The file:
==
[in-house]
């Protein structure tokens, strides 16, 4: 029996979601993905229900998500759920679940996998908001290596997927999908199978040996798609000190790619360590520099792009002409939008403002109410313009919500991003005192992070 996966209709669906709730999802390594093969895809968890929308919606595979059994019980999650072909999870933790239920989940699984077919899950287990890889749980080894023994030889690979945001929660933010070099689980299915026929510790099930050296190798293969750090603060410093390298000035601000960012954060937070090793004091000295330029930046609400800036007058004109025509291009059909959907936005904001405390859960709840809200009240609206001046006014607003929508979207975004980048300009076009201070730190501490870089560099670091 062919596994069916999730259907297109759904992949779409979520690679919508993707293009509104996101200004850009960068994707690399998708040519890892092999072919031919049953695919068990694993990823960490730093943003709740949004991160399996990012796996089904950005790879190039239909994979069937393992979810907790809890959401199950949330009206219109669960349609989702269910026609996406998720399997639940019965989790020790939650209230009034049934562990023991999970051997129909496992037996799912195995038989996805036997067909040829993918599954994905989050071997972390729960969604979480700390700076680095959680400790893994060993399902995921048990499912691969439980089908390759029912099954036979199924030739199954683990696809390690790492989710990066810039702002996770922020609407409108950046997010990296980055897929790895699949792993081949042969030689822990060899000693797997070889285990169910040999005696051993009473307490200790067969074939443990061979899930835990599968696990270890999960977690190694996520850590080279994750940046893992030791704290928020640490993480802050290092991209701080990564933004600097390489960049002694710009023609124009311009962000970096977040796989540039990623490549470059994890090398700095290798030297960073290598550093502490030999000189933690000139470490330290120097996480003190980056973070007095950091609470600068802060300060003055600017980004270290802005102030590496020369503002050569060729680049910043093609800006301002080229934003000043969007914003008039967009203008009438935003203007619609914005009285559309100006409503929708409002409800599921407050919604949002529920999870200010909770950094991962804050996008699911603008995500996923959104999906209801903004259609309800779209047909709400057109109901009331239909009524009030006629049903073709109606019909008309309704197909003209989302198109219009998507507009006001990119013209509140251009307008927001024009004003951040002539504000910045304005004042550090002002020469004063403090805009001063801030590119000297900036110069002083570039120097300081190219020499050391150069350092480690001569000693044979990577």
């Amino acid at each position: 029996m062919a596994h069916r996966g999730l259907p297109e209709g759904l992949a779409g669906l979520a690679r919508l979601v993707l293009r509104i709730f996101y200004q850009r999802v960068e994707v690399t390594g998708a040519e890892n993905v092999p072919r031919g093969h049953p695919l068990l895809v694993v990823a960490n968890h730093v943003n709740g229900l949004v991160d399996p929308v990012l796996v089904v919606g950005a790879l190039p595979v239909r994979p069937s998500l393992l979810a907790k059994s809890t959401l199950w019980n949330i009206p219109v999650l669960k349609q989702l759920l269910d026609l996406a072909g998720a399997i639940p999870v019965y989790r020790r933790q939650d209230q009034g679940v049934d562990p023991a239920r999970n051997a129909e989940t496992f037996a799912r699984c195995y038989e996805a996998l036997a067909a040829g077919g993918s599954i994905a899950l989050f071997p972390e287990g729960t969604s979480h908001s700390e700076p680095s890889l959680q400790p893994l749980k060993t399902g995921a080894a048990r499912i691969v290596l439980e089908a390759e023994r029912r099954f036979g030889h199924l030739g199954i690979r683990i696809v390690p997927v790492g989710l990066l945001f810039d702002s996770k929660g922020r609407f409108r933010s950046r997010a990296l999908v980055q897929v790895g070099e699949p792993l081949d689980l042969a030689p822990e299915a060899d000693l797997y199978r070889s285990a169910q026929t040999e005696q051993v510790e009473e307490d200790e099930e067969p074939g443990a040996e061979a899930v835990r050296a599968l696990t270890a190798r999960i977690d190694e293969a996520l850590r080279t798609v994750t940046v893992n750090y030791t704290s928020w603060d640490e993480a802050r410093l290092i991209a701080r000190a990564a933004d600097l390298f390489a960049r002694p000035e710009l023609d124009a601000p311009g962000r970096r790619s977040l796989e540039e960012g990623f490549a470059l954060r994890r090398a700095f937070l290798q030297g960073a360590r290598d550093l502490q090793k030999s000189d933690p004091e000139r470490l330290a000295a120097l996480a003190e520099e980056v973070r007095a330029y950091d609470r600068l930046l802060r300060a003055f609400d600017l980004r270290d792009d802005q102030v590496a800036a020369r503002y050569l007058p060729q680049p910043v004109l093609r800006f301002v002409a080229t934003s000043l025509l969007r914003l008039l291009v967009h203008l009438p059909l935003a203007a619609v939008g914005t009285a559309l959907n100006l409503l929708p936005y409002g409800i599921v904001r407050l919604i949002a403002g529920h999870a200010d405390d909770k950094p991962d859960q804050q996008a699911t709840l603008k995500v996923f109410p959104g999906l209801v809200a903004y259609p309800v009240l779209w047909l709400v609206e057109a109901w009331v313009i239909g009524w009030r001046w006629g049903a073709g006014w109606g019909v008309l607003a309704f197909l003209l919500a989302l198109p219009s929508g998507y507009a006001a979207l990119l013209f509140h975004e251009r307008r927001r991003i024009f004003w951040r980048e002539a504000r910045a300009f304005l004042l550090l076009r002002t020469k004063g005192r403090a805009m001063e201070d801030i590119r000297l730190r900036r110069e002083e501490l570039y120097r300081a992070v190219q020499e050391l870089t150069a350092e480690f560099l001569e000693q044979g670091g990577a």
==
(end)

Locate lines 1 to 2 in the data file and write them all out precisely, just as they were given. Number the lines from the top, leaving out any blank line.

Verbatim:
[in-house]
């Protein structure tokens, strides 16, 4: 029996979601993905229900998500759920679940996998908001290596997927999908199978040996798609000190790619360590520099792009002409939008403002109410313009919500991003005192992070 996966209709669906709730999802390594093969895809968890929308919606595979059994019980999650072909999870933790239920989940699984077919899950287990890889749980080894023994030889690979945001929660933010070099689980299915026929510790099930050296190798293969750090603060410093390298000035601000960012954060937070090793004091000295330029930046609400800036007058004109025509291009059909959907936005904001405390859960709840809200009240609206001046006014607003929508979207975004980048300009076009201070730190501490870089560099670091 062919596994069916999730259907297109759904992949779409979520690679919508993707293009509104996101200004850009960068994707690399998708040519890892092999072919031919049953695919068990694993990823960490730093943003709740949004991160399996990012796996089904950005790879190039239909994979069937393992979810907790809890959401199950949330009206219109669960349609989702269910026609996406998720399997639940019965989790020790939650209230009034049934562990023991999970051997129909496992037996799912195995038989996805036997067909040829993918599954994905989050071997972390729960969604979480700390700076680095959680400790893994060993399902995921048990499912691969439980089908390759029912099954036979199924030739199954683990696809390690790492989710990066810039702002996770922020609407409108950046997010990296980055897929790895699949792993081949042969030689822990060899000693797997070889285990169910040999005696051993009473307490200790067969074939443990061979899930835990599968696990270890999960977690190694996520850590080279994750940046893992030791704290928020640490993480802050290092991209701080990564933004600097390489960049002694710009023609124009311009962000970096977040796989540039990623490549470059994890090398700095290798030297960073290598550093502490030999000189933690000139470490330290120097996480003190980056973070007095950091609470600068802060300060003055600017980004270290802005102030590496020369503002050569060729680049910043093609800006301002080229934003000043969007914003008039967009203008009438935003203007619609914005009285559309100006409503929708409002409800599921407050919604949002529920999870200010909770950094991962804050996008699911603008995500996923959104999906209801903004259609309800779209047909709400057109109901009331239909009524009030006629049903073709109606019909008309309704197909003209989302198109219009998507507009006001990119013209509140251009307008927001024009004003951040002539504000910045304005004042550090002002020469004063403090805009001063801030590119000297900036110069002083570039120097300081190219020499050391150069350092480690001569000693044979990577």